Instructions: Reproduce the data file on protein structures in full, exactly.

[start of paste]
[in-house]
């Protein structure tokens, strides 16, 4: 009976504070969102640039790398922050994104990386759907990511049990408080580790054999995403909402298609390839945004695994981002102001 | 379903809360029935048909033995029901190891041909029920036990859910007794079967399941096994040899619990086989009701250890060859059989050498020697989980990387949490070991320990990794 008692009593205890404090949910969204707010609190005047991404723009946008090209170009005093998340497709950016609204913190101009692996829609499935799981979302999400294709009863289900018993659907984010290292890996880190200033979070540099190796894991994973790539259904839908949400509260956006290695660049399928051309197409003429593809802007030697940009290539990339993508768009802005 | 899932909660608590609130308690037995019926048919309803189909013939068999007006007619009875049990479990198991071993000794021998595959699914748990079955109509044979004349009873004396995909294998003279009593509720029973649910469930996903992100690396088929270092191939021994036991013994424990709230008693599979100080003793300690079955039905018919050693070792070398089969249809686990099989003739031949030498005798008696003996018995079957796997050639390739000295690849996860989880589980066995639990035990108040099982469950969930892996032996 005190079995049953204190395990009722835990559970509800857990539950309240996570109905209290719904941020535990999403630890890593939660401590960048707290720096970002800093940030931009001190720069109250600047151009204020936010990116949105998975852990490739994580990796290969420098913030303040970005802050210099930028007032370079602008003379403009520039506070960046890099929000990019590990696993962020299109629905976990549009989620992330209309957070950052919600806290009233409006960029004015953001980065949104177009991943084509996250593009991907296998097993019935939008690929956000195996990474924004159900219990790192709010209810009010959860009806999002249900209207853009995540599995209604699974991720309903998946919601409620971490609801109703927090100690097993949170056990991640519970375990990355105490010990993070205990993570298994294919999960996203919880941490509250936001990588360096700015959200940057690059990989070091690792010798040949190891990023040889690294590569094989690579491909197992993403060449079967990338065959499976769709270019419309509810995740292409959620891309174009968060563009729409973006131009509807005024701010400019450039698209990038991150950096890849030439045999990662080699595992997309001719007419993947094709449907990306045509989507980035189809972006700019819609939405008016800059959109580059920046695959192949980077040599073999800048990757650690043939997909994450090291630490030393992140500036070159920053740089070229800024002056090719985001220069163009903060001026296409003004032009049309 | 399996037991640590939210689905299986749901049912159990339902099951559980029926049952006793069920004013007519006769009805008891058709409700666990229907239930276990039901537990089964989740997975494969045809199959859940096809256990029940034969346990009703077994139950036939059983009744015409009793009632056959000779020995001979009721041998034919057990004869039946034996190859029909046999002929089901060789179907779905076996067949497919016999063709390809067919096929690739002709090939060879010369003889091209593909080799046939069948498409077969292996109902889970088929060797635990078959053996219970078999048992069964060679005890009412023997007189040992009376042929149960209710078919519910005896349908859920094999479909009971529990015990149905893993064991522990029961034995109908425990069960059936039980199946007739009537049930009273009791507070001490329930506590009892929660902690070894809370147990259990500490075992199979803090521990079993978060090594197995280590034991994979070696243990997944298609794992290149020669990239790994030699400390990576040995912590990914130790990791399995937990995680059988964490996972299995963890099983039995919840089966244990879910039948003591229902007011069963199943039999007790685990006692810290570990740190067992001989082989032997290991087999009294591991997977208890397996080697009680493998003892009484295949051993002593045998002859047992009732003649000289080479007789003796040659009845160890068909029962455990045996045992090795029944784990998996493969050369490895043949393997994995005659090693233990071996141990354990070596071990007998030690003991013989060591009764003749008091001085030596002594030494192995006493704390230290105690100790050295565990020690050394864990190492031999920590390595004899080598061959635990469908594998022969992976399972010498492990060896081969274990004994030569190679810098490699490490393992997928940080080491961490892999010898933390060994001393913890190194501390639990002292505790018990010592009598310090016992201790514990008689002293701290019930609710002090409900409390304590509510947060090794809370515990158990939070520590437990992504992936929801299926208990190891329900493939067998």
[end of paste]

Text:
[in-house]
């Protein structure tokens, strides 16, 4: 009976504070969102640039790398922050994104990386759907990511049990408080580790054999995403909402298609390839945004695994981002102001 | 379903809360029935048909033995029901190891041909029920036990859910007794079967399941096994040899619990086989009701250890060859059989050498020697989980990387949490070991320990990794 008692009593205890404090949910969204707010609190005047991404723009946008090209170009005093998340497709950016609204913190101009692996829609499935799981979302999400294709009863289900018993659907984010290292890996880190200033979070540099190796894991994973790539259904839908949400509260956006290695660049399928051309197409003429593809802007030697940009290539990339993508768009802005 | 899932909660608590609130308690037995019926048919309803189909013939068999007006007619009875049990479990198991071993000794021998595959699914748990079955109509044979004349009873004396995909294998003279009593509720029973649910469930996903992100690396088929270092191939021994036991013994424990709230008693599979100080003793300690079955039905018919050693070792070398089969249809686990099989003739031949030498005798008696003996018995079957796997050639390739000295690849996860989880589980066995639990035990108040099982469950969930892996032996 005190079995049953204190395990009722835990559970509800857990539950309240996570109905209290719904941020535990999403630890890593939660401590960048707290720096970002800093940030931009001190720069109250600047151009204020936010990116949105998975852990490739994580990796290969420098913030303040970005802050210099930028007032370079602008003379403009520039506070960046890099929000990019590990696993962020299109629905976990549009989620992330209309957070950052919600806290009233409006960029004015953001980065949104177009991943084509996250593009991907296998097993019935939008690929956000195996990474924004159900219990790192709010209810009010959860009806999002249900209207853009995540599995209604699974991720309903998946919601409620971490609801109703927090100690097993949170056990991640519970375990990355105490010990993070205990993570298994294919999960996203919880941490509250936001990588360096700015959200940057690059990989070091690792010798040949190891990023040889690294590569094989690579491909197992993403060449079967990338065959499976769709270019419309509810995740292409959620891309174009968060563009729409973006131009509807005024701010400019450039698209990038991150950096890849030439045999990662080699595992997309001719007419993947094709449907990306045509989507980035189809972006700019819609939405008016800059959109580059920046695959192949980077040599073999800048990757650690043939997909994450090291630490030393992140500036070159920053740089070229800024002056090719985001220069163009903060001026296409003004032009049309 | 399996037991640590939210689905299986749901049912159990339902099951559980029926049952006793069920004013007519006769009805008891058709409700666990229907239930276990039901537990089964989740997975494969045809199959859940096809256990029940034969346990009703077994139950036939059983009744015409009793009632056959000779020995001979009721041998034919057990004869039946034996190859029909046999002929089901060789179907779905076996067949497919016999063709390809067919096929690739002709090939060879010369003889091209593909080799046939069948498409077969292996109902889970088929060797635990078959053996219970078999048992069964060679005890009412023997007189040992009376042929149960209710078919519910005896349908859920094999479909009971529990015990149905893993064991522990029961034995109908425990069960059936039980199946007739009537049930009273009791507070001490329930506590009892929660902690070894809370147990259990500490075992199979803090521990079993978060090594197995280590034991994979070696243990997944298609794992290149020669990239790994030699400390990576040995912590990914130790990791399995937990995680059988964490996972299995963890099983039995919840089966244990879910039948003591229902007011069963199943039999007790685990006692810290570990740190067992001989082989032997290991087999009294591991997977208890397996080697009680493998003892009484295949051993002593045998002859047992009732003649000289080479007789003796040659009845160890068909029962455990045996045992090795029944784990998996493969050369490895043949393997994995005659090693233990071996141990354990070596071990007998030690003991013989060591009764003749008091001085030596002594030494192995006493704390230290105690100790050295565990020690050394864990190492031999920590390595004899080598061959635990469908594998022969992976399972010498492990060896081969274990004994030569190679810098490699490490393992997928940080080491961490892999010898933390060994001393913890190194501390639990002292505790018990010592009598310090016992201790514990008689002293701290019930609710002090409900409390304590509510947060090794809370515990158990939070520590437990992504992936929801299926208990190891329900493939067998």